When our Chairman Tom Gleisner first became involved with Challenge, he used to write a regular column in our Challenge magazine. This column was an ongoing series in which an unwitting Challenge member went under the microscope with our Chairman (also known as Tommy G from the D-Generation) for an exclusive interview. In 1995, one of those interviews was with a young man named Andrew Thornhill.
Andrew is now a botanist, living and working in Adelaide. Twenty-five years after their interview, Andrew reached out to Tom for a catch-up.
T: First up Andrew, I’ve got to ask – how did you manage to track me down?
A: Well, I was sitting waiting by my telephone waiting for you to call me for all these years. Then landlines were phased out and I had to come up with another plan. One of Challenge’s Board Members George is married to Effie, who was my first hairdresser. That’s how I found you in the end.
T: Well done. For those who might not remember, take us back to when we first met in 1995.
A: I had been diagnosed with Osteosarcoma – a bone tumour in my leg. The day we did that interview I was in isolation (just like now!) because I was in the middle of having chemo. I had also recently undergone a major operation.
T: Tell us about that operation…
A: My orthopaedic surgeon (who I nicknamed “Chopper”) said I needed to have my leg amputated (don’t tell him I called him that ok?.. he may come back to finish the job). But my oncologist had heard about an alternative treatment that had been done in the USA and he convinced me and the orthopaedic surgeon that this is what should be done.
T: And what did that involve?
A: The surgeons cut out the cancer in my leg, two centimetres at a time. After each stage the tissue would be sent to the lab upstairs in the old Royal Children’s Hospital and analysed. If cancer cells were still present then they would make another cut. This process went on for 11 hours until the lab gave the “all clear”, at which point they cut another two centimetres – just to be sure – and sewed me up. Oh, they also did a knee replacement.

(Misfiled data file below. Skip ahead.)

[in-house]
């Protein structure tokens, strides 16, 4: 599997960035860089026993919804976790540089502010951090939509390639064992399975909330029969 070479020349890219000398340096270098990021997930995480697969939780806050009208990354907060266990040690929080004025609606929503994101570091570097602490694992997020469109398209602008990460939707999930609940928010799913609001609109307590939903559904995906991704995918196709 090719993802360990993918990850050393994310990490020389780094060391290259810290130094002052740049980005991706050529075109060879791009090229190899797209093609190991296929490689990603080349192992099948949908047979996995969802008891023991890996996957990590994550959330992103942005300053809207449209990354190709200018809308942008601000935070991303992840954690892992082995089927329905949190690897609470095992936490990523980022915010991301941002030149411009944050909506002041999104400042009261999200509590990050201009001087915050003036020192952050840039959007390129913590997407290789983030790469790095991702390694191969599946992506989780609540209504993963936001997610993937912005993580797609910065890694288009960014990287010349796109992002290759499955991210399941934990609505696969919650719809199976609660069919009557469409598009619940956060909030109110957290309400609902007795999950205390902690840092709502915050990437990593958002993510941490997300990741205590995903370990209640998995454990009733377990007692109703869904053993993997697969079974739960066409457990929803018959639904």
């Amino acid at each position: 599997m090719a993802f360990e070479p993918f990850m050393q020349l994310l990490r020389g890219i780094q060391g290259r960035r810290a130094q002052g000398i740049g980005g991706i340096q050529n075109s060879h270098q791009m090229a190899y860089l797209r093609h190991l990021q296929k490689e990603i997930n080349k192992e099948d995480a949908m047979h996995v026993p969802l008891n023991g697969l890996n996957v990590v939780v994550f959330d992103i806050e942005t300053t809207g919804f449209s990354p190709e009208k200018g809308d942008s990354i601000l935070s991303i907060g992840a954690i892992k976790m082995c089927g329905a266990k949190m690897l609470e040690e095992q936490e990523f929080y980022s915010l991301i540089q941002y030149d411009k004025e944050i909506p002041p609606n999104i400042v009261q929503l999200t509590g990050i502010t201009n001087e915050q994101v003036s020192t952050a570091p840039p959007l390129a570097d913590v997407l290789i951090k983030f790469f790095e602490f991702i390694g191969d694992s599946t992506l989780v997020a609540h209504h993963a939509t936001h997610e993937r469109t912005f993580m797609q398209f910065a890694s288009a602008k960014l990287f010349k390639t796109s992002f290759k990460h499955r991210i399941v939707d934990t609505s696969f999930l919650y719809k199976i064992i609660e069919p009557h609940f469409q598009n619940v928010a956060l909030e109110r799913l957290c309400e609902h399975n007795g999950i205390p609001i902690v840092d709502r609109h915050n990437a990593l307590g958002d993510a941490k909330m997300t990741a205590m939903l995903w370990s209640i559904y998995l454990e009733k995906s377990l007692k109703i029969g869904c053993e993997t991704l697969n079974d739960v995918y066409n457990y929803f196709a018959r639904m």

T: And is it true that this surgery had never been done anywhere before?
A: Correct. It was so special that they wrote my operation up in a medical journal and I am the only botanist in the world to feature in a scientific journal without any pants on.
T: Well done. So, what happened after surgery?
A: I started chemo again about a month after surgery, around the same time that you first interviewed me, and had completed 16 treatments that finished on November 11th, 1995. After chemo I had to learn to walk again so that involved a lot of physio and rehab. I didn’t get off crutches until May the following year. By this stage I was going to Monash University and really had no choice but to learn how to walk. Unfortunately, I was in a serious car accident four years later and smashed both my legs very badly. So I had to learn to walk again, again.
T: And what about check-ups?
A: After I finished chemo I had to have check-ups every two or three months at outpatients in the RCH. A lot of lung x-rays. After about two years my doctor, Professor Ekert, said I looked “too healthy”, and that he “never wanted to see me again”. He assured me that I now had as much chance of getting cancer as anyone else.
T: So, no more visits to the Royal Children’s Hospital?
A: No. Although I was asked back to the RCH last year as part of a study. They wanted to measure my walking and find out a bit about my long term recovery.
T: What did you think of the new-look hospital?
A: Amazing. I love the fish tank there. You wouldn’t ever want to leave. But you should never want to stay there in the first place if you can help it!
T: So after you graduated, what happened?
A: I finished a Masters degree in botany at Monash, moved to Canberra and did a PhD in botany at ANU. Then I worked at JCU Cairns and UC Berkeley (California) before moving to Adelaide to work for the botanic gardens, where I am currently trying to become a leading authority on moss, as well as doing a bit of teaching at Adelaide Uni.
T: If you remember, we used to end interviews by asking for advice. What advice would you give any of our Challenge kids undergoing treatment right now?
A: Remember there’s always hope, so don’t ever give up. Once you are finished your treatment and the doctor says that they never want to see you again, then make sure you make the best of your life. You have been put through one of the worst things that someone can ever go through, so don’t waste that effort. Look at me, I’ve grown old and got to lose my hair – again! Oh, and by the end of treatment if you think you might want to become a doctor, then you probably should! You have had more on-the-job training than most first-year medical students will ever experience.